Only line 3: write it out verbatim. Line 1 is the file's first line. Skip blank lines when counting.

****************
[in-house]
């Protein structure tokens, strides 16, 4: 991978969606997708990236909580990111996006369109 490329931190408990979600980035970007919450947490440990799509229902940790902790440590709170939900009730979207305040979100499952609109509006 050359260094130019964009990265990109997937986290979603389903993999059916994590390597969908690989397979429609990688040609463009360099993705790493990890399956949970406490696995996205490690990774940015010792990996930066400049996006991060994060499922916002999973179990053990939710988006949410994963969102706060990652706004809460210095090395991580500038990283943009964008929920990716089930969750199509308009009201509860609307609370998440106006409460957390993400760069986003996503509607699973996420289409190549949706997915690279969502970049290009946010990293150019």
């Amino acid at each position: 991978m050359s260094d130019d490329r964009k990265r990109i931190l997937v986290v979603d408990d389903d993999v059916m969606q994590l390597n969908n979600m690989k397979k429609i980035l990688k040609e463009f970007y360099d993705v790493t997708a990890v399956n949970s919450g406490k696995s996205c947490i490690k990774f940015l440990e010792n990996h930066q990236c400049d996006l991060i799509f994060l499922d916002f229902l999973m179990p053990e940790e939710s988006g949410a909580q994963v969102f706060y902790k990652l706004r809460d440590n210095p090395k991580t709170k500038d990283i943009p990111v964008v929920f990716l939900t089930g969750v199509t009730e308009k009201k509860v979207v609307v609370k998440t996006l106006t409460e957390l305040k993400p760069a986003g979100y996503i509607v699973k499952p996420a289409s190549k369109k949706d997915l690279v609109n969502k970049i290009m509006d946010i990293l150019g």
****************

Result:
């Amino acid at each position: 991978m050359s260094d130019d490329r964009k990265r990109i931190l997937v986290v979603d408990d389903d993999v059916m969606q994590l390597n969908n979600m690989k397979k429609i980035l990688k040609e463009f970007y360099d993705v790493t997708a990890v399956n949970s919450g406490k696995s996205c947490i490690k990774f940015l440990e010792n990996h930066q990236c400049d996006l991060i799509f994060l499922d916002f229902l999973m179990p053990e940790e939710s988006g949410a909580q994963v969102f706060y902790k990652l706004r809460d440590n210095p090395k991580t709170k500038d990283i943009p990111v964008v929920f990716l939900t089930g969750v199509t009730e308009k009201k509860v979207v609307v609370k998440t996006l106006t409460e957390l305040k993400p760069a986003g979100y996503i509607v699973k499952p996420a289409s190549k369109k949706d997915l690279v609109n969502k970049i290009m509006d946010i990293l150019g």